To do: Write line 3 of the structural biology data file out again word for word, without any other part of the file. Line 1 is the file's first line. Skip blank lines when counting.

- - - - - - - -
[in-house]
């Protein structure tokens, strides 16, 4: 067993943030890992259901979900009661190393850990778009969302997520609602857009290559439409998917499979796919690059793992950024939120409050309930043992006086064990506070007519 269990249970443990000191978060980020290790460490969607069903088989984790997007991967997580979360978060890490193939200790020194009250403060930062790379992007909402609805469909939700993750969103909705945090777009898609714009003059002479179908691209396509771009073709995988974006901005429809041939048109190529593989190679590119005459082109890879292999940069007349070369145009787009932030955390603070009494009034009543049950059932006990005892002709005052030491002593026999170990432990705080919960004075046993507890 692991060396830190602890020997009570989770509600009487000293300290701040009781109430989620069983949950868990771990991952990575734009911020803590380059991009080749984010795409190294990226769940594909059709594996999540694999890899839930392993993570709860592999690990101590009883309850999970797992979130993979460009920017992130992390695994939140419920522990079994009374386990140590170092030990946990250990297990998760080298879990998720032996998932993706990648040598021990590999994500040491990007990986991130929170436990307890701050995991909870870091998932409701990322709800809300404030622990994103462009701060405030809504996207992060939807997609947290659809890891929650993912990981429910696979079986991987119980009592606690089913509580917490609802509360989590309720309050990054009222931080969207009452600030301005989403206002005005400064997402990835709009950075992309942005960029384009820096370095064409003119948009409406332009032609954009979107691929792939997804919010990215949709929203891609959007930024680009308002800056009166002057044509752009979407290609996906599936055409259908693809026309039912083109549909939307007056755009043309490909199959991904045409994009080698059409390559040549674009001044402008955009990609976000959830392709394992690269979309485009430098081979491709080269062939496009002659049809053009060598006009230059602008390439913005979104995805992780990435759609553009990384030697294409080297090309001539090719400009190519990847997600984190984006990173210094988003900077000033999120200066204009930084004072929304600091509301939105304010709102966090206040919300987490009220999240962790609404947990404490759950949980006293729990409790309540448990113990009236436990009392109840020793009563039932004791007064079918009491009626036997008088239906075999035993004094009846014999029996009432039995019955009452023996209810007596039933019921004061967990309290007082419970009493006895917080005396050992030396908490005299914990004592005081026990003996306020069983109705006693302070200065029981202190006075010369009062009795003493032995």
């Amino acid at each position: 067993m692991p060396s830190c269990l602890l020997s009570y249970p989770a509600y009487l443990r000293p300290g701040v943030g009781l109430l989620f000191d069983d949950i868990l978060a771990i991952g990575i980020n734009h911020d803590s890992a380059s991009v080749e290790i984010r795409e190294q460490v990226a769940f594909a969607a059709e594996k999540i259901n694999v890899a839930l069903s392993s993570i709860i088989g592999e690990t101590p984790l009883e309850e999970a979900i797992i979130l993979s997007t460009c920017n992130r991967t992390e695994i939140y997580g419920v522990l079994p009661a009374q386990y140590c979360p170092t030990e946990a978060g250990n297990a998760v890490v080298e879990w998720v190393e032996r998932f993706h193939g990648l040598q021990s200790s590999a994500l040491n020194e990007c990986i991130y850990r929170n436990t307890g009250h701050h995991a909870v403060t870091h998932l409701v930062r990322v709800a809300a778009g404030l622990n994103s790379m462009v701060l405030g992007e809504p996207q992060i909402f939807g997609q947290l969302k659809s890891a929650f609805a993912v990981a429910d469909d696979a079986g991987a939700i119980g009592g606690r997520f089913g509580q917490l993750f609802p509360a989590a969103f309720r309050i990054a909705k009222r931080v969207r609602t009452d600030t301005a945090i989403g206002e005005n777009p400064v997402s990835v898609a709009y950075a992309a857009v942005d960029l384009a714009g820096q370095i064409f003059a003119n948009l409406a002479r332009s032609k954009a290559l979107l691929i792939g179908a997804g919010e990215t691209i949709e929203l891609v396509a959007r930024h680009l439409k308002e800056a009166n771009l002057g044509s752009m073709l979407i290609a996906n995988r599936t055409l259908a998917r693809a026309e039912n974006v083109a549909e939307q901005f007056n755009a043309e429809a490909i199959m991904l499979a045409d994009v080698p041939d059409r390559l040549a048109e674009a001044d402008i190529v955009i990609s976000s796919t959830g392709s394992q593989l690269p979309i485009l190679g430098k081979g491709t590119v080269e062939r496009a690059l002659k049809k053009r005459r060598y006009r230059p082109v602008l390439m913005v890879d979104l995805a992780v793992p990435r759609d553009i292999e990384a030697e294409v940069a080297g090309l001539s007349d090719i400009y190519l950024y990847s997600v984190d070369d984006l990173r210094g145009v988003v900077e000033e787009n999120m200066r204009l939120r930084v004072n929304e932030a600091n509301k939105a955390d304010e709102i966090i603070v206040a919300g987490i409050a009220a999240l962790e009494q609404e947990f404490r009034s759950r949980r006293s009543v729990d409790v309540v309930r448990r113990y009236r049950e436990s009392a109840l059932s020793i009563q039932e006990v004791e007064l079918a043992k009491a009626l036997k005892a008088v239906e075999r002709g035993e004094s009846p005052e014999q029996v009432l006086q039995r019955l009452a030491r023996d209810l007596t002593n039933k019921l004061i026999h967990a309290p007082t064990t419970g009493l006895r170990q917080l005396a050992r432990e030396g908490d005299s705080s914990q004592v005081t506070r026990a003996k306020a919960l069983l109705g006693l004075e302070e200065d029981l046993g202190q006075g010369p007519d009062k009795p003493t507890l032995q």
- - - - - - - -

């Amino acid at each position: 067993m692991p060396s830190c269990l602890l020997s009570y249970p989770a509600y009487l443990r000293p300290g701040v943030g009781l109430l989620f000191d069983d949950i868990l978060a771990i991952g990575i980020n734009h911020d803590s890992a380059s991009v080749e290790i984010r795409e190294q460490v990226a769940f594909a969607a059709e594996k999540i259901n694999v890899a839930l069903s392993s993570i709860i088989g592999e690990t101590p984790l009883e309850e999970a979900i797992i979130l993979s997007t460009c920017n992130r991967t992390e695994i939140y997580g419920v522990l079994p009661a009374q386990y140590c979360p170092t030990e946990a978060g250990n297990a998760v890490v080298e879990w998720v190393e032996r998932f993706h193939g990648l040598q021990s200790s590999a994500l040491n020194e990007c990986i991130y850990r929170n436990t307890g009250h701050h995991a909870v403060t870091h998932l409701v930062r990322v709800a809300a778009g404030l622990n994103s790379m462009v701060l405030g992007e809504p996207q992060i909402f939807g997609q947290l969302k659809s890891a929650f609805a993912v990981a429910d469909d696979a079986g991987a939700i119980g009592g606690r997520f089913g509580q917490l993750f609802p509360a989590a969103f309720r309050i990054a909705k009222r931080v969207r609602t009452d600030t301005a945090i989403g206002e005005n777009p400064v997402s990835v898609a709009y950075a992309a857009v942005d960029l384009a714009g820096q370095i064409f003059a003119n948009l409406a002479r332009s032609k954009a290559l979107l691929i792939g179908a997804g919010e990215t691209i949709e929203l891609v396509a959007r930024h680009l439409k308002e800056a009166n771009l002057g044509s752009m073709l979407i290609a996906n995988r599936t055409l259908a998917r693809a026309e039912n974006v083109a549909e939307q901005f007056n755009a043309e429809a490909i199959m991904l499979a045409d994009v080698p041939d059409r390559l040549a048109e674009a001044d402008i190529v955009i990609s976000s796919t959830g392709s394992q593989l690269p979309i485009l190679g430098k081979g491709t590119v080269e062939r496009a690059l002659k049809k053009r005459r060598y006009r230059p082109v602008l390439m913005v890879d979104l995805a992780v793992p990435r759609d553009i292999e990384a030697e294409v940069a080297g090309l001539s007349d090719i400009y190519l950024y990847s997600v984190d070369d984006l990173r210094g145009v988003v900077e000033e787009n999120m200066r204009l939120r930084v004072n929304e932030a600091n509301k939105a955390d304010e709102i966090i603070v206040a919300g987490i409050a009220a999240l962790e009494q609404e947990f404490r009034s759950r949980r006293s009543v729990d409790v309540v309930r448990r113990y009236r049950e436990s009392a109840l059932s020793i009563q039932e006990v004791e007064l079918a043992k009491a009626l036997k005892a008088v239906e075999r002709g035993e004094s009846p005052e014999q029996v009432l006086q039995r019955l009452a030491r023996d209810l007596t002593n039933k019921l004061i026999h967990a309290p007082t064990t419970g009493l006895r170990q917080l005396a050992r432990e030396g908490d005299s705080s914990q004592v005081t506070r026990a003996k306020a919960l069983l109705g006693l004075e302070e200065d029981l046993g202190q006075g010369p007519d009062k009795p003493t507890l032995q």